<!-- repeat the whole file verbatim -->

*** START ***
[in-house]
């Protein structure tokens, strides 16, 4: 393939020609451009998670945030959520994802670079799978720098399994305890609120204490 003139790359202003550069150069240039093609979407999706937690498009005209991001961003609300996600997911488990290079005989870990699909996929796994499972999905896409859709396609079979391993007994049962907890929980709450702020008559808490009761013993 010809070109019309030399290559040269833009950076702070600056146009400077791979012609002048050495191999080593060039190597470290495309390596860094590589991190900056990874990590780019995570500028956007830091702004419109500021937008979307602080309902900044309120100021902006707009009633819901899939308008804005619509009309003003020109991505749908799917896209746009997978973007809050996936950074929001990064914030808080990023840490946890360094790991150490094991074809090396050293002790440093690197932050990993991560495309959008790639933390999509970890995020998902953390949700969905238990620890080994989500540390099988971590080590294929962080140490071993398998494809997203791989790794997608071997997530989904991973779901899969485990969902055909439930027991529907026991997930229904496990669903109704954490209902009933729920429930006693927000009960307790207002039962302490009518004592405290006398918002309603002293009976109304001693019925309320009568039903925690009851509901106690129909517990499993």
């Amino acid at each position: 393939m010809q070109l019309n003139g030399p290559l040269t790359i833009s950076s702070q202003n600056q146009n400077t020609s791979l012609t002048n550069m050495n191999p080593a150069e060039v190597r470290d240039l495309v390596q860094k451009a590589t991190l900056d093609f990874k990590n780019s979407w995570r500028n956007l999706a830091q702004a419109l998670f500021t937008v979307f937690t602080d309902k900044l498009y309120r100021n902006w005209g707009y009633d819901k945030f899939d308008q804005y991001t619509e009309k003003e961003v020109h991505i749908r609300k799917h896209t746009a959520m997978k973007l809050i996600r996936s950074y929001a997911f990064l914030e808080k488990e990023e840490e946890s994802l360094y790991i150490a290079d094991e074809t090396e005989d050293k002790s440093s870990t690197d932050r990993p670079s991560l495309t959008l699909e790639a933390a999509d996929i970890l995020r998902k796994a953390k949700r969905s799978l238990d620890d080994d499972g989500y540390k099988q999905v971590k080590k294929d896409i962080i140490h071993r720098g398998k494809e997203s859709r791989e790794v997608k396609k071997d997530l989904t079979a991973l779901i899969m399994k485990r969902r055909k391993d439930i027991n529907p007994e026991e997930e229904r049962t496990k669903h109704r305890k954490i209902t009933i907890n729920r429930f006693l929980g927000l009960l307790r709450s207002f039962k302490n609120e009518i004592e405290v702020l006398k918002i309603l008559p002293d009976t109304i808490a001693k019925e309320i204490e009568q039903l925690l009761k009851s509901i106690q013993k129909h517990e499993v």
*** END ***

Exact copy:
[in-house]
């Protein structure tokens, strides 16, 4: 393939020609451009998670945030959520994802670079799978720098399994305890609120204490 003139790359202003550069150069240039093609979407999706937690498009005209991001961003609300996600997911488990290079005989870990699909996929796994499972999905896409859709396609079979391993007994049962907890929980709450702020008559808490009761013993 010809070109019309030399290559040269833009950076702070600056146009400077791979012609002048050495191999080593060039190597470290495309390596860094590589991190900056990874990590780019995570500028956007830091702004419109500021937008979307602080309902900044309120100021902006707009009633819901899939308008804005619509009309003003020109991505749908799917896209746009997978973007809050996936950074929001990064914030808080990023840490946890360094790991150490094991074809090396050293002790440093690197932050990993991560495309959008790639933390999509970890995020998902953390949700969905238990620890080994989500540390099988971590080590294929962080140490071993398998494809997203791989790794997608071997997530989904991973779901899969485990969902055909439930027991529907026991997930229904496990669903109704954490209902009933729920429930006693927000009960307790207002039962302490009518004592405290006398918002309603002293009976109304001693019925309320009568039903925690009851509901106690129909517990499993």
């Amino acid at each position: 393939m010809q070109l019309n003139g030399p290559l040269t790359i833009s950076s702070q202003n600056q146009n400077t020609s791979l012609t002048n550069m050495n191999p080593a150069e060039v190597r470290d240039l495309v390596q860094k451009a590589t991190l900056d093609f990874k990590n780019s979407w995570r500028n956007l999706a830091q702004a419109l998670f500021t937008v979307f937690t602080d309902k900044l498009y309120r100021n902006w005209g707009y009633d819901k945030f899939d308008q804005y991001t619509e009309k003003e961003v020109h991505i749908r609300k799917h896209t746009a959520m997978k973007l809050i996600r996936s950074y929001a997911f990064l914030e808080k488990e990023e840490e946890s994802l360094y790991i150490a290079d094991e074809t090396e005989d050293k002790s440093s870990t690197d932050r990993p670079s991560l495309t959008l699909e790639a933390a999509d996929i970890l995020r998902k796994a953390k949700r969905s799978l238990d620890d080994d499972g989500y540390k099988q999905v971590k080590k294929d896409i962080i140490h071993r720098g398998k494809e997203s859709r791989e790794v997608k396609k071997d997530l989904t079979a991973l779901i899969m399994k485990r969902r055909k391993d439930i027991n529907p007994e026991e997930e229904r049962t496990k669903h109704r305890k954490i209902t009933i907890n729920r429930f006693l929980g927000l009960l307790r709450s207002f039962k302490n609120e009518i004592e405290v702020l006398k918002i309603l008559p002293d009976t109304i808490a001693k019925e309320i204490e009568q039903l925690l009761k009851s509901i106690q013993k129909h517990e499993v």